Letter from Arthur to his sister Margaret, 9 September 1906.
[No original available]
Glen Lyon, Perthshire.
Sept. 9 1906.
I am very glad both that the bazaar is over and that it was so very successful. I don’t know which will be the greater relief.
We are all together prosperous so far. We all travelled luxuriously in sleeping births, and though Sylvia and Michael were a little upset for the time they are perfectly recovered today. We came in the early morning up the beautiful West Highland Railway from Glasgow, along the shores of lochs and past Highland mountains, and turned out at Crianlarich in wild moor and mountain scenery. There we breakfasted at a funny little whitewashed Highland hotel and the rest of the party went on by train and steamer while George and I rode our bicycles down a long and splendid valley and along the shore of Loch Tay. The day began stormy and wet, but while the wind continued (right behind our backs) the weather gradually improved and showed us lakes and mountains at their very best. Today it is beautifully fine and clear, though blowy and rather cold.
We are most fortunate in our quarters – a very comfortable inn, not too grand and with friendly people, (Jack is already on most intimate terms with the waiter), and a pretty village surrounded with fine scenery. Glen Lyon is one of the most beautiful glens in Scotland, and we are at the foot of the glen in an open valley with high mountains close at hand. The boys all fished yesterday afternoon in a burn, and caught a number of small trout to their huge delight. We all enjoy ourselves immensely, and have various schemes of walks and drives and cycle rides to fill up the week. We will be home either Saturday night or Sunday early morning, and the boys return to Dr. Fry on Monday afternoon.
While passing through London I visited Roughton who was perfectly satisfied on all essential points. I am very well.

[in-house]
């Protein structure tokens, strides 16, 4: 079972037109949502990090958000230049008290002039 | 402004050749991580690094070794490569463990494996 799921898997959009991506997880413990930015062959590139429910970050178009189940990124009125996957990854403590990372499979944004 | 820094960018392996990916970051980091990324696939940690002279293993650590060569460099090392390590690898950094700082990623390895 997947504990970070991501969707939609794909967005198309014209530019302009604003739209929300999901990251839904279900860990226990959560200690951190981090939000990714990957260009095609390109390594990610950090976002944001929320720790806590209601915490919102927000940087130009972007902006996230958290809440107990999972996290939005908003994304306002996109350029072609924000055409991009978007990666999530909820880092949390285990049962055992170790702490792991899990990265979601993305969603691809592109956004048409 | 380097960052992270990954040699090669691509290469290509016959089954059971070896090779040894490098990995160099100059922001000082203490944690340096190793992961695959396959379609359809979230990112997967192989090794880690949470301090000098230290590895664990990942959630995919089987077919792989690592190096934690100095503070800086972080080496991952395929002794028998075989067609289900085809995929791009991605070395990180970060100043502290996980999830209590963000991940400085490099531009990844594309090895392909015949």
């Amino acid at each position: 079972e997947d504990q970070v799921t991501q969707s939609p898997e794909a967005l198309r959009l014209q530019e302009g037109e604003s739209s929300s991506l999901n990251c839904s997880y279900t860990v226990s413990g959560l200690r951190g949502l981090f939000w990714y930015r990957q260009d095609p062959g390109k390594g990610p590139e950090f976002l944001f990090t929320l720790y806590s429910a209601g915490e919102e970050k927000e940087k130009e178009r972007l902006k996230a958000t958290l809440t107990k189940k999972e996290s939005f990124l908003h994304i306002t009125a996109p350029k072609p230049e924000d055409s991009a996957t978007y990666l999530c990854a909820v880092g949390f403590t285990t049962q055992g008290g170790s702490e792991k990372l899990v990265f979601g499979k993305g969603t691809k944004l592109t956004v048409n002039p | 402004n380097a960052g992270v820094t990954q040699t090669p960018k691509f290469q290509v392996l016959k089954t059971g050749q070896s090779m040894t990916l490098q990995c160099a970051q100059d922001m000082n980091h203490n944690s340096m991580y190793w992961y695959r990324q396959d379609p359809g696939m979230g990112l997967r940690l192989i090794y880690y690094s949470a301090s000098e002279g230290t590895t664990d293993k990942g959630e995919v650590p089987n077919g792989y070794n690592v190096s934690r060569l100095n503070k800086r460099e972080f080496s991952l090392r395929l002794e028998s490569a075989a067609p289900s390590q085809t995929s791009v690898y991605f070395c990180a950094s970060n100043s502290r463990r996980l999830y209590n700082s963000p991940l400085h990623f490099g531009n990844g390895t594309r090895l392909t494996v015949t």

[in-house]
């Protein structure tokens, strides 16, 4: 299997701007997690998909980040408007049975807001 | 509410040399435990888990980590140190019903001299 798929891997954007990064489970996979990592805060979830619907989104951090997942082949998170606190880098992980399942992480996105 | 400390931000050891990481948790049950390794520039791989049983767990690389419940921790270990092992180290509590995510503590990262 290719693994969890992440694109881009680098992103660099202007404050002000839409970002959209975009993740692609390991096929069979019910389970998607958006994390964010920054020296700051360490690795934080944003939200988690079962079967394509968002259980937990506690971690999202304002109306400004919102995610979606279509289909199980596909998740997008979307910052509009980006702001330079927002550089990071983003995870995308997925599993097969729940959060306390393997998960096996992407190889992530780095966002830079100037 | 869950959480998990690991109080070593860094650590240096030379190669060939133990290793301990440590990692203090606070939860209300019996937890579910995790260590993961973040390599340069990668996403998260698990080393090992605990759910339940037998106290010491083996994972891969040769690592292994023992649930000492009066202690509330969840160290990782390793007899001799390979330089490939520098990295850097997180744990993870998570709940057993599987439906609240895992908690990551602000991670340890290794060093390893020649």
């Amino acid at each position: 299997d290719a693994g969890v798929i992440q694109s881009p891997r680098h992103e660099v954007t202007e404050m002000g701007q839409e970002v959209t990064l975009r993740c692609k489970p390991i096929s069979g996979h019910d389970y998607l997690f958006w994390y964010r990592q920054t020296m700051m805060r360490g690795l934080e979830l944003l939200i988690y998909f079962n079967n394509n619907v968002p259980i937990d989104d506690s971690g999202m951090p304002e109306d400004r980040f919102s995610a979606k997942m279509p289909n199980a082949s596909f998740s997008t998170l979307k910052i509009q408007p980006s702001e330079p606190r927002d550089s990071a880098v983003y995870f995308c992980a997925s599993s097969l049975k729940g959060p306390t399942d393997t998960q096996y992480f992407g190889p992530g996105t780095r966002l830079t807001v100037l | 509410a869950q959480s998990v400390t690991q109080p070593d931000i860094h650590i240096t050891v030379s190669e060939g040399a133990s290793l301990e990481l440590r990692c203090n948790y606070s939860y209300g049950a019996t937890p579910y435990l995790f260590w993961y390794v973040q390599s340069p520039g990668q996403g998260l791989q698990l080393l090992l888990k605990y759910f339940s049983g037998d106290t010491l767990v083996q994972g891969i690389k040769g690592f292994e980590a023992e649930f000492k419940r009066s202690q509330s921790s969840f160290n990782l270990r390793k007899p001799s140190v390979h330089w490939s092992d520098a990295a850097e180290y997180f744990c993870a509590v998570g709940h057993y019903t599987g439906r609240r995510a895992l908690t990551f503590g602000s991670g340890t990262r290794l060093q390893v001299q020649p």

To find us on the map, look for the centre of Scotland between N. and S., and E. and W.
The fishing was, of course, with worms for bait – on triple “Stuart” hooks – and I think by the end of the week we just knew the difference between a trout and a par: 1 oz. being about the limit for “keepable”. Photographs of these great exploits exist, showing us, I regret to say, all wearing Scotch “bonnets”.
I have a distinct recollection of being asked by Arthur to abandon the sport one morning or afternoon and go for a walk with him instead, and of dimly apprehending the pleasure my consenting to do so gave him. And I also remember an early morning bathe with Arthur and George and Jack in a pool in the burn: the last of the many ice-cold bathes he had loved all his life. I hated it like hell myself, but I’m glad to have it to look back on.
While passing through London on the way north we went to Gamages with JMB to get fishing rods and tackle – a huge thrill: I suppose, with perhaps unreasonable distaste, that this was while Arthur was visiting Roughton with Sylvia, and receiving his deceptively satisfactory report – not that I believe Arthur was much deceived himself.
I don’t know where Nico was during this week. Morecambe with Mary [Hodgson]?
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